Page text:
Every world religion has its great philosophies and ways of the world associated with it. Both Christianity and Islam have it in abundance too. But there are certain things in Hindu dharma that fulfill the gap Islam and Christianity have, given that people get over the stereotypical mindset of the caste system and idol worship that they associate with Sanatana Dharma. If analysed properly, one can come into conclusion that not only does Hindu dharma cover the good things that Christianity and Islam lack, but also it lacks the bad things Christianity and Islam have incorporated in their doctrine, and because of which the whole world has had to go through so much of suffering in the past 2000 years.
The first thing is that Hindu dharma has a genuine inquiry about the absolute truth, about what we really are. This system of belief is not fixed, in that everyone should believe that this is the right way. People have a freedom to choose. What Vedas say is that we are divine, that “Divine is in all and all is in Divine”. The self is the same as the Brahman (all). We are just mere actors of the world, with each actor having to fulfill their own purpose, just as in the movie. But the true identity is that we are one with Brahman.
Is this claim true, however? Christians and Islam have contrary view to this; they believe that the Divine and “we” are separate, and if we don’t believe that then we are to suffer in the afterlife.
Hindu dharma doesn’t tell us to believe what it claims blindly. But instead, it gives us tips, cues on how to analyse these things, on what sort of evidence are there to believe these things, and there are several Q&A sessions between guru and discipline, or husband or wife, or father and son, in the Vedas, so that one can come into their own conclusion. It is just as how scientists come into conclusion that all is one energy. Most Hindus come into conclusion that we are all one awareness and that this oneness can be experienced when the mind is still, just as how many rishis have claimed to do so.
“You are non-local awareness independent of time and space,” says Russel Targ who worked for CIA, NASA, Army Intelligence, and so on for 23 years, which is the view of the Veda. It means that you are not what you see in the mirror. This view was made into a video for TEDx talk. However, it was not accepted for TEDx talk. But you can find it if you google it under “banned TEDx talk, Russell Targ” where he says that everyone is capable of remote viewing if properly train. He quotes Patanjali for trailing.
What does this mean for us then? This knowledge is not a small thing, the implications of this knowledge is huge; it empowers. Knowing that there isn’t anything you can’t do, you can fully trust your inner being, such that there is no room for despondency, for unhappiness, for depression. You will feel internally strong. Not only that, you will also have kindness and respect for others, knowing that everyone is divine.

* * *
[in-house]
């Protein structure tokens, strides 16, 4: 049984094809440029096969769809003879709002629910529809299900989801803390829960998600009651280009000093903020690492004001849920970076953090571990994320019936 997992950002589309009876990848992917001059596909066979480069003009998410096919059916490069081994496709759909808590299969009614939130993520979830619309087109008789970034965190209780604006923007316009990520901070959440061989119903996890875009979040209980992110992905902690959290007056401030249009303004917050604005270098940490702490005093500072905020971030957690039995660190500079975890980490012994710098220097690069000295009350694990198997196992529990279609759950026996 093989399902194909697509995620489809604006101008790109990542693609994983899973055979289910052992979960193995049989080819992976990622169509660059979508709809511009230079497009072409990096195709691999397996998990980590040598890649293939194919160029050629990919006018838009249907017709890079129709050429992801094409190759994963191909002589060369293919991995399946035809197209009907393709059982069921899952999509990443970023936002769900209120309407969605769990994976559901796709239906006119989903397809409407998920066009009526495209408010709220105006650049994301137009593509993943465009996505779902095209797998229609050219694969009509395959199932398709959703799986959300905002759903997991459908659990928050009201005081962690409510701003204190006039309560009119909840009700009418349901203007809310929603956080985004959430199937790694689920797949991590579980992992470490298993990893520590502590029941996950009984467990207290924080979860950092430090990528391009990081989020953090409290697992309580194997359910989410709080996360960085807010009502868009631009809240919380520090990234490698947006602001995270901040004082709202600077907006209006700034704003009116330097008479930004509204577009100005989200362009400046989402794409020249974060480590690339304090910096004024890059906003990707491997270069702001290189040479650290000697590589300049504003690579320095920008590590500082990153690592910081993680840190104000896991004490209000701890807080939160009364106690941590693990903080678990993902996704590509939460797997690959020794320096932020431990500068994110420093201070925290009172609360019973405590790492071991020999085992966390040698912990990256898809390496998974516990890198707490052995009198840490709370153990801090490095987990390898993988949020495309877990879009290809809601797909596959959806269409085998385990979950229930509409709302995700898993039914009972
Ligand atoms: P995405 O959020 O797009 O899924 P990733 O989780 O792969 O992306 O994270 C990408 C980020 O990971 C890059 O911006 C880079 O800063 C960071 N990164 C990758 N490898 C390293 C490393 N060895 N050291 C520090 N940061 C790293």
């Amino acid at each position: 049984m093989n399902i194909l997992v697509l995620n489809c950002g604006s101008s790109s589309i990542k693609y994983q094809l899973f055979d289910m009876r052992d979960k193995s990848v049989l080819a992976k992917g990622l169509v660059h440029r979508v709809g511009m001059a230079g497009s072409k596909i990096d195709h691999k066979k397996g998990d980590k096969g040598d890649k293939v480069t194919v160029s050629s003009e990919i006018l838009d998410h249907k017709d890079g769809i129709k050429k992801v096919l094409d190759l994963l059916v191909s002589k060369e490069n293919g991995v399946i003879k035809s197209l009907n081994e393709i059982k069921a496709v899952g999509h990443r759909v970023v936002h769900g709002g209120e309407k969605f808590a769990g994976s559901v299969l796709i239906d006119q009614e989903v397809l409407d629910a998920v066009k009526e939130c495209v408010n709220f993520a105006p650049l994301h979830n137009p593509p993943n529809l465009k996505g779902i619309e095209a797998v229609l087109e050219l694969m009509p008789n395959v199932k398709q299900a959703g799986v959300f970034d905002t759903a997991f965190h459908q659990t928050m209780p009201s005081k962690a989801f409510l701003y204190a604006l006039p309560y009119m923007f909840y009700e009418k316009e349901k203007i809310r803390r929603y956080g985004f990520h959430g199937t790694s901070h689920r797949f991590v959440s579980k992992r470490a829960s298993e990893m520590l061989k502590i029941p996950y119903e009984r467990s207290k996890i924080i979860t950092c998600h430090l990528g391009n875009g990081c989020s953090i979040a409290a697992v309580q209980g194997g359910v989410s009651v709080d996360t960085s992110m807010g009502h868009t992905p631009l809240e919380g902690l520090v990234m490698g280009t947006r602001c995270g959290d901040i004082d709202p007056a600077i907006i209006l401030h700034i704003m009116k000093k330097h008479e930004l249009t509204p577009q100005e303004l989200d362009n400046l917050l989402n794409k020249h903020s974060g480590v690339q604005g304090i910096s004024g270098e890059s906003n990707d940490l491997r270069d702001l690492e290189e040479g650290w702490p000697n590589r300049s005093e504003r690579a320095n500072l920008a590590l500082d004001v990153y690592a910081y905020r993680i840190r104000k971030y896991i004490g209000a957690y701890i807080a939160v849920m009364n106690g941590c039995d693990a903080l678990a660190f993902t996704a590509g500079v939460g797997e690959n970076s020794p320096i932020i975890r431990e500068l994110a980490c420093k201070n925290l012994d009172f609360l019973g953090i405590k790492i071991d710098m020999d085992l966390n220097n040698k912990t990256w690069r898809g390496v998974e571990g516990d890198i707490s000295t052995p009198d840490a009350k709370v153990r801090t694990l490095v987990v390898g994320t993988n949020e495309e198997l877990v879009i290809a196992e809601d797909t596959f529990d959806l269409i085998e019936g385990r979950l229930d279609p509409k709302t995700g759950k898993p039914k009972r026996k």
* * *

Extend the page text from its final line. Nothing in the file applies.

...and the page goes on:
Isn’t this similar to the general Golden Rule: “Don’t do to others what you don’t want to be done to you”?
This kindness and respect extend to everything in nature, including the animals. It is a fact that majority of vegetarians are Hindus. But strange enough, media portrays Hindus as animal-slaughterers, who just sacrifice huge animals for nothing, which by the way, is a false claim. And they even claim how meat-eating is normal in India when a huge portion of Indian population are vegetarians. Touché?
These aspects of the Vedic tradition in Vedic times of India show that India was a great civilization. But there is a downside. And that falls in part of some of the Indians who ignorantly have not accepted this great civilization whole-heartedly. Instead, they have fallen into the trap of those who have invaded their land, discriminated those who don’t subscribe to their view of Supreme Being, and even killed some.
What about the bad things that Christians and Islam have but lack in Hindu dharma?
There is a religious divide in both Christianity and Islam between those believers and non-believers. Those who believe in the fixed doctrine are considered to be believers and those who don’t are considered to be non-believers. It doesn’t happen in Hindu dharma. Hindus are the world over the great believers in Divine Presence, and yet they don’t segregate someone who doesn’t believe in Divine Presence as non-believers, and they definitely don’t label them as non-Hindu. There is no need for blind belief in the respective doctrine, which is based on what a person allegedly claim was revealed by the Supreme personally and is the one and only truth, like in Christianity and Islam.
Many countries still even base their laws on religion, today, in this time of 21st century. There are even blasphemous laws that punish with death, that comes from an illogical set of beliefs from the religious doctrines.